That’s exactly what this new study aimed to find out. By using complicated biochemical techniques to detect where neighboring regions of DNA are throughout the nucleus and some serious computing power to assemble this information into 3-D modeling programs, researchers from the University of Cambridge and their collaborators provided the first really clear spatial organization of the nucleus of some specially selected mouse cells. They also showed that the most active regions (from a gene programming standpoint) of each chromosome are found tucked together in the center of the nucleus, and the less information-heavy regions cluster toward defined regions of the edges of the nucleus.

So who cares? Why bother writing a blog post about one new piece of information that isn’t impacting anyone’s life today, and that a relatively small number people in the world other than me are probably excited about? For starters, I don’t think you have to be a scientist to admire the skill involved in figuring out a way to study and animate the workings of the cells of living things. It’s pretty cool to watch colorful 3-D animations of things we can’t observe with our own eyes! Technology has driven an amazing amount of innovation and insight in almost every area of science research (and people’s lives in general). Secondly, I think it’s important to share something that I, personally, found exciting this week in science. My own contributions in the area of chromosome biology go back a few years now, but it’s great to see a technical breakthrough that could open the doors to asking and answering a whole new set of questions in genetics and cell biology. I genuinely enjoyed the discovery as I read the (really complicated!) scientific article and pieced together their new story. Science is an ongoing, collaborative enterprise that builds incrementally on the findings that came earlier. It’s not just about knowing the facts that we already established, but understanding how new ideas arise and are tested and built upon.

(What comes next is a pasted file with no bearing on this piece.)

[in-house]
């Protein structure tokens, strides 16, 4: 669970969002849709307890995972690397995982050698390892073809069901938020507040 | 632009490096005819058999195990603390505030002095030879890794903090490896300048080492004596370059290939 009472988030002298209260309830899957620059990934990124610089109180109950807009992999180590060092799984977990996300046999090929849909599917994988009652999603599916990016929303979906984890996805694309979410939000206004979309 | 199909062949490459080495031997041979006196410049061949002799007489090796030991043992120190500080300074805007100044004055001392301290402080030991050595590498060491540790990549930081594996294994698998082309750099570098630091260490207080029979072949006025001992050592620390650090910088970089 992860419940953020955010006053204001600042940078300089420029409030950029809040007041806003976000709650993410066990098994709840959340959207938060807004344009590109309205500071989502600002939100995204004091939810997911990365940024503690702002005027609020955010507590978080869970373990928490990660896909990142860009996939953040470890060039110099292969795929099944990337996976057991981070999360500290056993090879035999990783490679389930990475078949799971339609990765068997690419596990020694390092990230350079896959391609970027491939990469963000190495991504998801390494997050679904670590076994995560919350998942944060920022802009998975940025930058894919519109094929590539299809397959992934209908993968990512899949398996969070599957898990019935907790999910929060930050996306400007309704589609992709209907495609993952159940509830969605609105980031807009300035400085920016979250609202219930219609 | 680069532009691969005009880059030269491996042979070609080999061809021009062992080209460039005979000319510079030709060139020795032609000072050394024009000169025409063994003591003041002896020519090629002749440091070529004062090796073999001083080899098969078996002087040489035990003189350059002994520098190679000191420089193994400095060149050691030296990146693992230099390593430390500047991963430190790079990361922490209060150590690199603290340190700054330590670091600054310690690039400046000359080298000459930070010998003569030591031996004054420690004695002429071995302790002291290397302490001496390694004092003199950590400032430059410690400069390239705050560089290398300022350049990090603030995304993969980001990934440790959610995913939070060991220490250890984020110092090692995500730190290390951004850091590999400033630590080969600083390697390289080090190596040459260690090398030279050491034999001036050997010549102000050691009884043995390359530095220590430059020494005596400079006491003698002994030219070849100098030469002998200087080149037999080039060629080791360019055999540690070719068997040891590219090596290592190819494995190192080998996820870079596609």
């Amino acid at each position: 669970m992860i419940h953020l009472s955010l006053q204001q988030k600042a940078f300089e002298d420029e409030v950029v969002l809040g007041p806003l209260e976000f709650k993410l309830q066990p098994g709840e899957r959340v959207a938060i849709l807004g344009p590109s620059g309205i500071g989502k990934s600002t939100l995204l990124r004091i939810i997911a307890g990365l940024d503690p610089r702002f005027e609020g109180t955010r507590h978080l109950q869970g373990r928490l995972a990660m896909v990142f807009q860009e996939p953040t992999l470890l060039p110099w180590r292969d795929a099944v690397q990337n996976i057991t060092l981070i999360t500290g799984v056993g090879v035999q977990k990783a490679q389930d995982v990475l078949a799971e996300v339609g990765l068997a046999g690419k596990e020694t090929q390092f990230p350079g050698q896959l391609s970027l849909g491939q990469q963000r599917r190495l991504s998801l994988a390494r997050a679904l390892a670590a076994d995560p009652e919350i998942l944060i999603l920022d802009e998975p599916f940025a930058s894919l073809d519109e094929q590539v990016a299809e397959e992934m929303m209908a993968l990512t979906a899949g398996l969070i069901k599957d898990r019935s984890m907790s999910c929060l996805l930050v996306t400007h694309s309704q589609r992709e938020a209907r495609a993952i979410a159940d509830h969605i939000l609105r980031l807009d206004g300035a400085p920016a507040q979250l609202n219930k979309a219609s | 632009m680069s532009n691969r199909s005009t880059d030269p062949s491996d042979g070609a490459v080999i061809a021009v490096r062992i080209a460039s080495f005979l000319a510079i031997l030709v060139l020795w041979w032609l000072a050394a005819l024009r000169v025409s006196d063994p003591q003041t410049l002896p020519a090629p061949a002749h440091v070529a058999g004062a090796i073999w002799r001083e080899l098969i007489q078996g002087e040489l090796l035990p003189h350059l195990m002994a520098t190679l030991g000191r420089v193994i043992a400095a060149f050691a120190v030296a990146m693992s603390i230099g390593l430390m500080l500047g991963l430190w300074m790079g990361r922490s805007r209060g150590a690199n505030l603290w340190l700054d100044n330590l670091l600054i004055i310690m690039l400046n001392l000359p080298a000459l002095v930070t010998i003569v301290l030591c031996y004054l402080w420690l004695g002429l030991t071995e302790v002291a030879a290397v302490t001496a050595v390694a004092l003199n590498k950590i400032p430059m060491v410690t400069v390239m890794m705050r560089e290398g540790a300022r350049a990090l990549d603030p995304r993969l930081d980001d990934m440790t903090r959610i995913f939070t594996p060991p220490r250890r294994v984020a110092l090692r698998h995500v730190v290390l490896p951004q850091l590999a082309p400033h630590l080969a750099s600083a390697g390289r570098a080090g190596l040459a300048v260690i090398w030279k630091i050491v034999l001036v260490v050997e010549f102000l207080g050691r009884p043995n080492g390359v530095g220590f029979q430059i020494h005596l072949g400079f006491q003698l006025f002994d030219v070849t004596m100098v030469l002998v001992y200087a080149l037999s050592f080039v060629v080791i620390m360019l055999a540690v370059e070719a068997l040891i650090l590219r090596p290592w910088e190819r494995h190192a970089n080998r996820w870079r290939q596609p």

Finally, I want to plug the value of basic scientific research. If we want to understand something that impacts human health, like cancer, for example, we need to understand how cells are programmed when they behave normally and abnormally. We know changes in cell programming can lead to cancer, yet we still don’t understand all of the aspects of genetic programming in cells or the factors that influence those changes. Learning more details about nuclear architecture will enhance our ability to explore new questions about how genes are regulated. Basic science builds a foundation for applications far and wide. And sometimes, it generates an eye-popping, rainbow-colored animation to remind us how cool that can be.

One thought on “Rainbow DNA

  1. Pingback: An animated view of life | Mulled Science